The countdown begins. Stores are already decking their halls, and children are making their lists for the jolly old elf. Therefore, it should not have been surprising that Bryce would want to discuss his most-wanted gift with Dad and me already.

“Grandma, do you know what a robot vacuum is?” he asked me this week. I immediately thought of the round vacuum that my own parents had, but he could not possibly be speaking of that, could he? He went on to describe this very cool floor-cleaning device, which could clean both the carpeted floors and wood floors as well.

When I mentioned it to his mom, she informed me that he was indeed interested in this household helper. He wanted to show it to her, so he went to YouTube and tried to find it himself—typing in R-B-T. Mommy explained that he needed to add a few “O’s”, and once he had typed in R-O-B-O-T followed by “V,” up popped an array of videos.

“It costs a lot of money,” she pointed out to him.

“It won’t cost us anything because Santa will bring it. It will be fun too, because we can chase it all over the house.”

Well then, how do you respond to this? I am willing to bet that Santa will not receive this request from a single other child.


I’ve Come a Long Way

When I was in high school, I was so shy I would not wear red because I wanted to blend into the woodwork. In college, I took a mandatory speech class and began to feel just a bit more at ease. Then I ran into my old fifth grade teacher, who casually and cruelly commented that “I guess your braces did not work.” I  lost what little confidence I had gained. Now after more than forty years and two more sets of braces later, I feel I have come a long way.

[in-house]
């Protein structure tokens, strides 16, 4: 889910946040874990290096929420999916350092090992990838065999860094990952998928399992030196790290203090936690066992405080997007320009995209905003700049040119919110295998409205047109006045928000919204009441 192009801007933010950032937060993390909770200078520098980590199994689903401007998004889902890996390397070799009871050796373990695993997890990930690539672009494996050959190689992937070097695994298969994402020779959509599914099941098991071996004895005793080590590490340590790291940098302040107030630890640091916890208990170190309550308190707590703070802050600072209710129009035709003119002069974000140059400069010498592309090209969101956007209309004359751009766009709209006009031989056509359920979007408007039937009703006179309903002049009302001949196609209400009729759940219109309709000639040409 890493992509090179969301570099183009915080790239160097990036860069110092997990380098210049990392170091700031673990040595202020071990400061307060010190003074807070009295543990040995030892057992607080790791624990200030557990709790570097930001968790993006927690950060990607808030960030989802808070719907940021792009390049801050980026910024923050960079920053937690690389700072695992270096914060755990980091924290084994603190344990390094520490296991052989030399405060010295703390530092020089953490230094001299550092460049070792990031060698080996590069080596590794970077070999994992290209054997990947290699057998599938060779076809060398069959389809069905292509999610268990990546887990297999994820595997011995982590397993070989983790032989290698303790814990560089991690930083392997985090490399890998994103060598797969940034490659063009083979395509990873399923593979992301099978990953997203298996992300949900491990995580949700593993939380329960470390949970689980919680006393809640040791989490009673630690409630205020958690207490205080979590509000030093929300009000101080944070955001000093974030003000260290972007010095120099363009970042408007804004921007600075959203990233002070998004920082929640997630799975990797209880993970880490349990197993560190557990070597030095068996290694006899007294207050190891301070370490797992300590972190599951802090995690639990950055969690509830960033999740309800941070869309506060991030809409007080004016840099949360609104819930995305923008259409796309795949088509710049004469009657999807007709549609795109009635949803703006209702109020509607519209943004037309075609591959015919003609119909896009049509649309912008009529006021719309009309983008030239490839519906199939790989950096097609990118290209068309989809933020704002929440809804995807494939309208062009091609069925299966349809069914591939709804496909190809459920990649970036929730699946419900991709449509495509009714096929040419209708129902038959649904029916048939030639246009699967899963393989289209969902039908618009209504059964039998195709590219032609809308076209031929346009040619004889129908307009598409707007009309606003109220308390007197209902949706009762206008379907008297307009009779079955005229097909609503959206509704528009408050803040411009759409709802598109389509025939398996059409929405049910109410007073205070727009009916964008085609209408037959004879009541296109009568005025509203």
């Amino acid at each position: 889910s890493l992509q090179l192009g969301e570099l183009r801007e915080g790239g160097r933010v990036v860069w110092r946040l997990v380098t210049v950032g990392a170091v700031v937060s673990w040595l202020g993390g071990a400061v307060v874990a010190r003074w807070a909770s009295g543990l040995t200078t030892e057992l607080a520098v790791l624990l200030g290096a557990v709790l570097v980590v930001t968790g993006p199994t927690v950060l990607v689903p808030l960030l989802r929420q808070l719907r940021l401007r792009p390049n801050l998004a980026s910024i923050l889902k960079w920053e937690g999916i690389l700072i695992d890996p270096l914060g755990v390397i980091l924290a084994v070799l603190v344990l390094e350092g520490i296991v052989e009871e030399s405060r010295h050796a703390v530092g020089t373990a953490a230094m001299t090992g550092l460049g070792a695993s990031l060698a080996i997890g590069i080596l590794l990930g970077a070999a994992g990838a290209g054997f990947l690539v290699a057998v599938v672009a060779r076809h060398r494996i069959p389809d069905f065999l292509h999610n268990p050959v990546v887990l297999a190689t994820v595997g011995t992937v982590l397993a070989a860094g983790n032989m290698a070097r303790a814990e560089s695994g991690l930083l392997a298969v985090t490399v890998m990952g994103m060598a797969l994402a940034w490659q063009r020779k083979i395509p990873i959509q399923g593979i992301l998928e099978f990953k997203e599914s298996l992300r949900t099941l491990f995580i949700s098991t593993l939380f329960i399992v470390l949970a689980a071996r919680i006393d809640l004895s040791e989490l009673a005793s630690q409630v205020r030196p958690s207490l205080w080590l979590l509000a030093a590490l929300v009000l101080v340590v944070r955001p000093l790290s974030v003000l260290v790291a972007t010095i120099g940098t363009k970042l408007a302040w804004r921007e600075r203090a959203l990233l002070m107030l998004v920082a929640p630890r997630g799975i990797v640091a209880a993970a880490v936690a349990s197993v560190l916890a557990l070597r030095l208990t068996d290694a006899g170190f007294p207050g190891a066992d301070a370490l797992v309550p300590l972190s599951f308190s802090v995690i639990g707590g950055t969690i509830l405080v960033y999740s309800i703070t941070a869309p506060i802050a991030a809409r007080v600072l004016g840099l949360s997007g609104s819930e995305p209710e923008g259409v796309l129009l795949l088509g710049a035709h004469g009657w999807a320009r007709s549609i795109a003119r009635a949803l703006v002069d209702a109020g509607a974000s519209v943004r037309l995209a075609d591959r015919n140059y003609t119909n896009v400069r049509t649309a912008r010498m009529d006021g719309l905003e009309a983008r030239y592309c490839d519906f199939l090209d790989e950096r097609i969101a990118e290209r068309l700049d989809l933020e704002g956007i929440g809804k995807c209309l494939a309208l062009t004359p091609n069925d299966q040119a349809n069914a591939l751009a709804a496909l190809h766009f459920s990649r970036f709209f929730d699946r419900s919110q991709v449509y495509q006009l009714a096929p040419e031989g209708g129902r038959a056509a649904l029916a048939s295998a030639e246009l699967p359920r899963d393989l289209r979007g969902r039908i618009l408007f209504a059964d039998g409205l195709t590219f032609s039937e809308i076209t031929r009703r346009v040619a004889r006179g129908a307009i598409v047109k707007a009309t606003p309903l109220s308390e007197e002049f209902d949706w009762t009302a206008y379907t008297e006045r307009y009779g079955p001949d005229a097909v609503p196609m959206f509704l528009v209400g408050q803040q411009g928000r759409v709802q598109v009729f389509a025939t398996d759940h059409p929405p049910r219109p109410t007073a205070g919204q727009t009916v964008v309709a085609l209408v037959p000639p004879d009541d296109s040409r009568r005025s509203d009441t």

It has not been easy, and I am still more comfortable writing a letter or story than reading it aloud. It took a forced reading in a small church in London, an interview by Irish television, radio, and two newspapers to finally calm some of those anxious feelings.

This week was another test. I was asked to read a letter I had written to my congressman regarding my frustrations in trying to communicate with him during my weekly visits to his office.  This reading was done beside his opponent in front of a camera in the presence of several constituents, but I survived the experience! How did I get myself into this mess?

In the days preceding the event, my neck hurt and my blood pressure was up again. Now it’s over. I have gained another day of the week to do as I wish, my neck no longer hurts, and my blood pressure has returned to normal. November 6 cannot come soon enough!

Outwit, Outplay, Outlast

Outwit, outplay, outlast. This is not just the slogan of television show “Survivor,” but also representative of life with a 2 ¾ year old. The most recent challenge revolves around how to keep her in her room at night. The method had been to temporarily secure her there after teeth/story/prayer time were over with what is known as a monkey lock, and then remove it after she was asleep.

While this device had been quite successful in keeping her and big brother from Mom’s office and her room until recently, her genius mind has now consistently been able to outsmart the lock.